Over the years, time and time again infection has been put forward as being the cause of multiple sclerosis. In 1894 Pierre Marie, a former student of Jean Martin Charcot, the father of neurology, argued strongly that infection was the cause of multiple sclerosis. He did not know the specific infective agent but was certain that a treatment would soon be available in the form of a "vaccine of Pasteur or lymph of Koch." Over the years many agents have been put forward but none have been proven.
In 1960, the following paper was presented: (Compt Rendu Acad Sci Paris.)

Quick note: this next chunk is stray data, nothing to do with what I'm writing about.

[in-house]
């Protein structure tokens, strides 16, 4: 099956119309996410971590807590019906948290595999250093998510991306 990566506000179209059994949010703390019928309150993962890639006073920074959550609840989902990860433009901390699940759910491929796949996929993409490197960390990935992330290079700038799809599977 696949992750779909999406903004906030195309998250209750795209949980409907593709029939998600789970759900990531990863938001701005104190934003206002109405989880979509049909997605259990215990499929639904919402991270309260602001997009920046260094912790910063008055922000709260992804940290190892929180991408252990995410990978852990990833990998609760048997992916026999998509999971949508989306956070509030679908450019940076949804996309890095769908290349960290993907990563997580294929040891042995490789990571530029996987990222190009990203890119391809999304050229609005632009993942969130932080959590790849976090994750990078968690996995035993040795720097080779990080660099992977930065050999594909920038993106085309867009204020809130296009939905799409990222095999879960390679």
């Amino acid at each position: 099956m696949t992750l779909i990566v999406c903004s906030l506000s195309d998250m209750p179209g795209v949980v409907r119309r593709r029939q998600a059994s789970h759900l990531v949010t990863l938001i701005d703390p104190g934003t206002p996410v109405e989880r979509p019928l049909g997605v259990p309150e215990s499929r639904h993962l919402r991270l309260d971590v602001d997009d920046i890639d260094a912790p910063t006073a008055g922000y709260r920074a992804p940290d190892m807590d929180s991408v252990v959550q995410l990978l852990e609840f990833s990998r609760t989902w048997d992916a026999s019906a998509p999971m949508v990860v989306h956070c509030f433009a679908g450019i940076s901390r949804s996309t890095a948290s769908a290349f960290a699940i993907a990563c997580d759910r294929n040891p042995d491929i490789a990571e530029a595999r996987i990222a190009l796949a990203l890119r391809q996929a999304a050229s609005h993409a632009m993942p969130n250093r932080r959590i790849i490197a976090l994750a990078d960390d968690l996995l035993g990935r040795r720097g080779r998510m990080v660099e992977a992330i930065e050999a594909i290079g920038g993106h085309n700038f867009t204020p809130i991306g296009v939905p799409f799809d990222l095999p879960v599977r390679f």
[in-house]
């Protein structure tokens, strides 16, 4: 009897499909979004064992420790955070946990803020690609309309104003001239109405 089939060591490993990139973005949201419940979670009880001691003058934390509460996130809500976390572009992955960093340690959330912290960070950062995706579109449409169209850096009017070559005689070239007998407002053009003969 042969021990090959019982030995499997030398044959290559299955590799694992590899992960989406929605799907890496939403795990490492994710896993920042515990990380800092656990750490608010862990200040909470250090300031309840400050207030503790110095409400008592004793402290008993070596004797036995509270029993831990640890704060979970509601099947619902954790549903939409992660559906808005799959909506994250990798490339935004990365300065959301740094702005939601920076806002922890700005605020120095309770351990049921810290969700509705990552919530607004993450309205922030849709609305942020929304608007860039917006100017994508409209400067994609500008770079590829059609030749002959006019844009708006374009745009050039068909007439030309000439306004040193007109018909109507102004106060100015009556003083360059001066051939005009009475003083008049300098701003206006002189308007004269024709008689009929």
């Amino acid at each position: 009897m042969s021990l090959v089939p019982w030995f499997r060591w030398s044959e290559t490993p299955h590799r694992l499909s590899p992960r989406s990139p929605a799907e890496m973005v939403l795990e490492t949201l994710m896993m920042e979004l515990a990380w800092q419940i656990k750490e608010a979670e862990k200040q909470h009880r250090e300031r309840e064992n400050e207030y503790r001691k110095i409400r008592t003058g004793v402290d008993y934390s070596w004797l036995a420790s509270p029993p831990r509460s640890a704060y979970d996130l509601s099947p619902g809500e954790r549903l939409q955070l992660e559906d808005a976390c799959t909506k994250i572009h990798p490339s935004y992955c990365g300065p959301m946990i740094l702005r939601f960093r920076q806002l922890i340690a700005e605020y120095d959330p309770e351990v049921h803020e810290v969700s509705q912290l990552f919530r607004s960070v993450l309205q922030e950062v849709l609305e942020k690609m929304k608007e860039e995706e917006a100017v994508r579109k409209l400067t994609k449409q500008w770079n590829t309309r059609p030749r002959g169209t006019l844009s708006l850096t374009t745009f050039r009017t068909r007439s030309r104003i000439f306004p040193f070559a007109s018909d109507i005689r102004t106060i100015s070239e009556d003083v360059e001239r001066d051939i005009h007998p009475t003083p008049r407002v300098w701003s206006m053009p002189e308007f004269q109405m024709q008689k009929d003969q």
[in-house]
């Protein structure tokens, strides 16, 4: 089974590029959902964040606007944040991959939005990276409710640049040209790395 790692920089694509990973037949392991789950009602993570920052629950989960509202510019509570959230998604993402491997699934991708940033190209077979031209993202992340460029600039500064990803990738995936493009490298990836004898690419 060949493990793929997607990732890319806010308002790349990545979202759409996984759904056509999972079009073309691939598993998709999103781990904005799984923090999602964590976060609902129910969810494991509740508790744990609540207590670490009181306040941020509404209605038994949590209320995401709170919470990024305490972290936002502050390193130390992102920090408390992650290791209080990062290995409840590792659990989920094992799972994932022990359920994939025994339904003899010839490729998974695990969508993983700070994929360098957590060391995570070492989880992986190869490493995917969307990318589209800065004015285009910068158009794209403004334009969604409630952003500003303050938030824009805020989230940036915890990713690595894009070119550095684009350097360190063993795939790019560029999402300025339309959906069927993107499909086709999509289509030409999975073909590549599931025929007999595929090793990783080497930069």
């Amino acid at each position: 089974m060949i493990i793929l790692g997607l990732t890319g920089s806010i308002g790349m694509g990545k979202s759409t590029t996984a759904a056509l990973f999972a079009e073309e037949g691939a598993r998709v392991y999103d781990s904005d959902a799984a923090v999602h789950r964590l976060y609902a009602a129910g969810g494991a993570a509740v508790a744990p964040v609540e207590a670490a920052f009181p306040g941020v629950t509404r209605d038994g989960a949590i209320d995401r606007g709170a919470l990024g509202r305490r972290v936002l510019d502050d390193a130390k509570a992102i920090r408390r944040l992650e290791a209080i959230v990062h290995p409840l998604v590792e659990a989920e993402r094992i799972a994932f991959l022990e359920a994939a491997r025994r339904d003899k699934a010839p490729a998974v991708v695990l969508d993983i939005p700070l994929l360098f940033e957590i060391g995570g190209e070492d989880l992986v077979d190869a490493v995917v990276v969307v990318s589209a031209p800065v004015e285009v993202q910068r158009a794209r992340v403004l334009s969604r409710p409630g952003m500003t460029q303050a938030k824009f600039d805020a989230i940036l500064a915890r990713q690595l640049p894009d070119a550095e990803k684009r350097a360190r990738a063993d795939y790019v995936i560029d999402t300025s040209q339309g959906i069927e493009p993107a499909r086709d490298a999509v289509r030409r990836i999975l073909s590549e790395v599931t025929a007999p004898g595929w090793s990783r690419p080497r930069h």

The Rickettsia are Gram-negative, obligate intracellular bacteria that infect mammals and arthropods. These organisms are small, pleomorphic coccobacilli about 2 µm in length. Their structure is typical of Gram-negative bacteria. What are here referred to as neo-rickettsioses and in some later papers as para-rickettsioses are in fact the chlamydiales, which at the time did not include chlamydia pneumoniae because it had not yet been isolated as a pathogen.